Parliament: Escalating costs of sports broadcast rights 'in no one's interest in the long term', says Dr Yaacob Ibrahim

The monitor of a broadcast camera aimed at the shooting range ahead of the Men's Biathlon 15km Mass Start race at the Alpensia Biathlon Centre during the Pyeongchang Winter Games on Feb 18, 2018.
The monitor of a broadcast camera aimed at the shooting range ahead of the Men's Biathlon 15km Mass Start race at the Alpensia Biathlon Centre during the Pyeongchang Winter Games on Feb 18, 2018.PHOTO: EPA-EFE

SINGAPORE - Broadcast rights holders to major international sports events risk alienating Singapore consumers if they continue to drive up prices for such events, Minister for Communication and Information Yaacob Ibrahim told Parliament on Monday (Feb 19).

Dr Yaacob was responding to a question from Nominated MP Ganesh Rajaram, who asked for an update on the securing of broadcast rights for the 2020 Tokyo Olympics, and whether there was a danger of Singaporeans missing out on watching the Summer Games.

Dr Yaacob said negotiations are ongoing and added: "It would be unwise to take the position that we should have live telecast regardless of the cost, and for the government to underwrite any amount demanded by the rights owners, particularly when the rights are still being negotiated."

He also pointed to the "rapidly" escalating fees for broadcast rights to major sporting events in recent years.

This has resulted in brinkmanship and 11th-hour deals being struck; broadcast rights for the 2016 Rio Olympics and ongoing Pyeongchang Winter Olympics were only secured by local broadcasters a day before both events started.

"For instance, for the 2016 Rio Olympics broadcasting rights, (rights owners) Denstu originally wanted to charge three times what it cost to broadcast the 2012 London Olympics live," said Dr Yaacob.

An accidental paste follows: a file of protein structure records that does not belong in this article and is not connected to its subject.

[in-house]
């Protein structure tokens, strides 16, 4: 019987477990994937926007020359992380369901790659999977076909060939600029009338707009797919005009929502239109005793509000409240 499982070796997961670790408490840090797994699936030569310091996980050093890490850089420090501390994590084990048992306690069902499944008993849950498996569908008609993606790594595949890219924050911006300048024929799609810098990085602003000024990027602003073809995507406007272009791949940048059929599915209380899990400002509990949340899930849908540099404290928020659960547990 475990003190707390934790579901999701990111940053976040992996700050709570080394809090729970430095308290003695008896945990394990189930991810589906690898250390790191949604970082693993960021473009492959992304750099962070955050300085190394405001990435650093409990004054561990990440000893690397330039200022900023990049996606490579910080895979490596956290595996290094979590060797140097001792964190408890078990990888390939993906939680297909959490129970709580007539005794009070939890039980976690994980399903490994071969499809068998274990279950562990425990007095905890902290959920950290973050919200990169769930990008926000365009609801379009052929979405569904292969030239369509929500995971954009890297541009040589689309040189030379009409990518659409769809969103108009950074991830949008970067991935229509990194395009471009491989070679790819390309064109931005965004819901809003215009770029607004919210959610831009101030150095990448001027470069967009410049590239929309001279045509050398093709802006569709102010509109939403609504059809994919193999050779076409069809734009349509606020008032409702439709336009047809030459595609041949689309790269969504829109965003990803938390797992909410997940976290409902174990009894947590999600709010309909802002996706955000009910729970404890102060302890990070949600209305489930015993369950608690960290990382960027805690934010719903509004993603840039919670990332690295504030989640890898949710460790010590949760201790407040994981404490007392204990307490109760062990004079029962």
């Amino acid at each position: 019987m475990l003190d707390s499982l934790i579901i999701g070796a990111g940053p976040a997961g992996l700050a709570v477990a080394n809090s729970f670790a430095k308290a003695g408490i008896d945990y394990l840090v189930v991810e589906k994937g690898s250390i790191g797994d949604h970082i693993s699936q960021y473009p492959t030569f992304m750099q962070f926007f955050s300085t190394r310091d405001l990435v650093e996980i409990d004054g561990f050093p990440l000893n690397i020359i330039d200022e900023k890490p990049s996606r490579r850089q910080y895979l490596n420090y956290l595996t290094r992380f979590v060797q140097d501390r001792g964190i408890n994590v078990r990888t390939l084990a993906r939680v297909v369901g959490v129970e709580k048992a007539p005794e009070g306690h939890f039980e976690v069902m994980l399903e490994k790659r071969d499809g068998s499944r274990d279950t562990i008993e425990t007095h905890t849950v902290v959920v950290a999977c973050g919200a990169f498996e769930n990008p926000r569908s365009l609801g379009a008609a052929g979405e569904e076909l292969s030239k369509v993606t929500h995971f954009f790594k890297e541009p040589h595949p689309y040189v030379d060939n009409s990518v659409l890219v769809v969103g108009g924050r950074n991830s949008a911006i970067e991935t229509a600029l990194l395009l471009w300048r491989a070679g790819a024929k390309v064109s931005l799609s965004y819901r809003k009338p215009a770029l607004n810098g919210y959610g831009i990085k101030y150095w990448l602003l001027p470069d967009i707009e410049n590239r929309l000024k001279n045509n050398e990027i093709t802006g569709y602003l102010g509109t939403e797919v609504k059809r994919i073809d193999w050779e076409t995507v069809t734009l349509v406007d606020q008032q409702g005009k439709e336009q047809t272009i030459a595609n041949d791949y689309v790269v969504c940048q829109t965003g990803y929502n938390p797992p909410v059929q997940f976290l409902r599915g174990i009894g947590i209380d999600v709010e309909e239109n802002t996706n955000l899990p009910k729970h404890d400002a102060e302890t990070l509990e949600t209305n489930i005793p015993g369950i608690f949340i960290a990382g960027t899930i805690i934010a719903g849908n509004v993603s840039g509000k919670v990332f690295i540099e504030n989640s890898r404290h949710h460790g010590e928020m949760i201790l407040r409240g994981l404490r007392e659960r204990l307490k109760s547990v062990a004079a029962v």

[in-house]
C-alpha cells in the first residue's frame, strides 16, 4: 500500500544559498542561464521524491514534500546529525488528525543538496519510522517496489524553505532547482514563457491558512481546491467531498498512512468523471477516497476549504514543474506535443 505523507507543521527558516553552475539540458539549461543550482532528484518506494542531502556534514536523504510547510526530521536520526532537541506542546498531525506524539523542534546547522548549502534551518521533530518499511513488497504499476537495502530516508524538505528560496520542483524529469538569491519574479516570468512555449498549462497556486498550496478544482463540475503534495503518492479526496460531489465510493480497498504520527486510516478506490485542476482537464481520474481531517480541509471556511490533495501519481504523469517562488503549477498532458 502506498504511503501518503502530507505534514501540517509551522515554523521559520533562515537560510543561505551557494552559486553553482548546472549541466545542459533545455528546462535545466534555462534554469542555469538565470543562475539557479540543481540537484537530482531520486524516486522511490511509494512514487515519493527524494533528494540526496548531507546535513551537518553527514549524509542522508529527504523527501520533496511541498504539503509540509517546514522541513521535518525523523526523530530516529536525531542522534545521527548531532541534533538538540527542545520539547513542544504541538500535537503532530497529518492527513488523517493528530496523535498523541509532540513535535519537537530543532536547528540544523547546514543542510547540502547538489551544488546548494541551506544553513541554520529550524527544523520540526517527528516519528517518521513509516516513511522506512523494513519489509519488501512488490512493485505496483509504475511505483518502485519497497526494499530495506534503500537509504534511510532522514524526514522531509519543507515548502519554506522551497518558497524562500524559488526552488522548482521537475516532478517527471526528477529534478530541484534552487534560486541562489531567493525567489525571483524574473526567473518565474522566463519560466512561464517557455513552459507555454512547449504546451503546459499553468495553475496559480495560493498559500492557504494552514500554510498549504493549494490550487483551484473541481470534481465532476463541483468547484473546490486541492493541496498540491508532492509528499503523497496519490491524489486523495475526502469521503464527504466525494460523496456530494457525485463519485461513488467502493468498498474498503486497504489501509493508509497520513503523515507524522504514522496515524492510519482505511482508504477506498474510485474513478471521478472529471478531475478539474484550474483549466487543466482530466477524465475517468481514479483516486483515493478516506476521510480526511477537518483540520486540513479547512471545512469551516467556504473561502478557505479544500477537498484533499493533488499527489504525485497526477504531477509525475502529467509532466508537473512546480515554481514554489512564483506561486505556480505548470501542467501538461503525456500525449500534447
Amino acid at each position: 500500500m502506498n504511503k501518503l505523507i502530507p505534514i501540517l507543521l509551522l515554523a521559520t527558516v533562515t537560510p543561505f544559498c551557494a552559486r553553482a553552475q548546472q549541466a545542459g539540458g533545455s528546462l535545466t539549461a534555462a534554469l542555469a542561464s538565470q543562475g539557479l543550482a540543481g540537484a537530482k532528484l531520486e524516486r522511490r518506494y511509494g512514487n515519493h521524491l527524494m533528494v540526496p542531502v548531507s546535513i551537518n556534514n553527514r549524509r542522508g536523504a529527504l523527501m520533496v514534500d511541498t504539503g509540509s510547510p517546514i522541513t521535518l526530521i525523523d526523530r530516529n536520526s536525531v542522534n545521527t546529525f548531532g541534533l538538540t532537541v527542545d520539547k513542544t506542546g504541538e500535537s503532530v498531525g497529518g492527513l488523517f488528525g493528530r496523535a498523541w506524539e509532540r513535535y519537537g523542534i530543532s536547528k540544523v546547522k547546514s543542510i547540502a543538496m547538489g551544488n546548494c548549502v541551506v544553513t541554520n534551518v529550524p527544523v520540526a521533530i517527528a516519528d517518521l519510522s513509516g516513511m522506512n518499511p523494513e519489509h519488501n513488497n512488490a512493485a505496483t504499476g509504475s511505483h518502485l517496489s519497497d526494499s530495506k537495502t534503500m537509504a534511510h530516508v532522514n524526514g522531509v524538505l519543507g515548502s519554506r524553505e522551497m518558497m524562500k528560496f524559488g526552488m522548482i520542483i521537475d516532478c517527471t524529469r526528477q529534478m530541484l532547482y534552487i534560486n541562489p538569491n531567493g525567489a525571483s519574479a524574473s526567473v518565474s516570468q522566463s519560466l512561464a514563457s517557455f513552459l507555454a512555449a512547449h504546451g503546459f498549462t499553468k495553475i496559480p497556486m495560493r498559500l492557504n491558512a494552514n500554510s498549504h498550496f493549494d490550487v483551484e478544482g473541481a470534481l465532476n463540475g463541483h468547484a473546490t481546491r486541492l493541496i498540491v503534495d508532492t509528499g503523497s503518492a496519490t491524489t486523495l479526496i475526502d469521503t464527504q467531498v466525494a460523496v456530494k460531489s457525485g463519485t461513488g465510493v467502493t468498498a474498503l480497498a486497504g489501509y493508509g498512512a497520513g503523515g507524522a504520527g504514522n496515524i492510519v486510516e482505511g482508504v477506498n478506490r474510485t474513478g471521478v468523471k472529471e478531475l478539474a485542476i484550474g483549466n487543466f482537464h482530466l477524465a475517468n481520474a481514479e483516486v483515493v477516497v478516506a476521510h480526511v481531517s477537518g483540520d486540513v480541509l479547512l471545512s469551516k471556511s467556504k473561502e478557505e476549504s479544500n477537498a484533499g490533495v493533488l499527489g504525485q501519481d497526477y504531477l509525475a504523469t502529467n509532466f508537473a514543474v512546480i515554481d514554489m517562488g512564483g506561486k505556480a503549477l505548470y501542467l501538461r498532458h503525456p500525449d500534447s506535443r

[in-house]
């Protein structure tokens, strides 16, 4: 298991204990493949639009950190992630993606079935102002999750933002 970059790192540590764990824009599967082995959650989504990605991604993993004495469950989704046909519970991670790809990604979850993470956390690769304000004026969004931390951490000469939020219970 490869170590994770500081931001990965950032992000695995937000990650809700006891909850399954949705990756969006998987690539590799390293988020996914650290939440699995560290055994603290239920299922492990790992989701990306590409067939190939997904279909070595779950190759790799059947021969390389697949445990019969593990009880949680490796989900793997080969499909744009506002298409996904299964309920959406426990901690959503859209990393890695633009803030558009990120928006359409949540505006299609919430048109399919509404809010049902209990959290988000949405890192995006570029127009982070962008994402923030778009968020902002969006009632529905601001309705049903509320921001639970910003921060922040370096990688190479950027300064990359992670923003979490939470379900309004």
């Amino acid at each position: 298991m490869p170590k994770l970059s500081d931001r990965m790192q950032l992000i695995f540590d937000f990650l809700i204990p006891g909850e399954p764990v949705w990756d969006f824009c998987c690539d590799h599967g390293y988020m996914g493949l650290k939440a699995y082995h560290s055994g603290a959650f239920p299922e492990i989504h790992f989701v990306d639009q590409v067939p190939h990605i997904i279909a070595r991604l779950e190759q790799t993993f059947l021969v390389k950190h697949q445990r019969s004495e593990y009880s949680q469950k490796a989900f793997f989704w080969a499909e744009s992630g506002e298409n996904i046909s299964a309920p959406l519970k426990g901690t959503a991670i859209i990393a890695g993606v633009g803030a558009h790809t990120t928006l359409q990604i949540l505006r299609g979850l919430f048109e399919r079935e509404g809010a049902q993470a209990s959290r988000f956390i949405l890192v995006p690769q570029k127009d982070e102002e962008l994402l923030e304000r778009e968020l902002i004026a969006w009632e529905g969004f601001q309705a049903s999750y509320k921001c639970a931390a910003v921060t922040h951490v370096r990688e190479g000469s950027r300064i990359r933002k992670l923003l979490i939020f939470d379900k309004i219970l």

"This shows how lucrative the business of broadcasting rights have become.

"At the same time, it is becoming increasingly difficult for broadcasters to recoup the escalating costs of broadcasting rights, because there are so many cheaper options to watch such sporting events live.

"If the rights owners only seek to maximise their profits, they risk making broadcasts for major games less accessible by driving fans to other media channels, or away from the sports entirely. This is in no one's interest in the long term."

Dr Yaacob also noted the government would not step in to help defray costs for local broadcasters, after Nominated MP Kok Heng Leun pointed to instances of this in other countries, in a supplementary question.

Mr Kok noted how swimmer Joseph Schooling's historic gold medal in Rio has been a source of great pride for the Republic.

Dr Yaacob said: "I understand the sentiment expressed by the member, and I think it is important for us to recognise that these are commercial arrangements.

"I think it is best we leave it to the rights owners and broadcasters to make the negotiations. Whatever happens, the government will continue to monitor the situation.

"We don't think it is right for us to intervene... (and should) let basically the key players in the market decide what is the best cost structure for them."

When contacted by The Straits Times, Dentsu, which holds the exclusive broadcast rights for the Summer and Winter Olympics in 22 Asian countries from 2014 to 2024, declined to comment.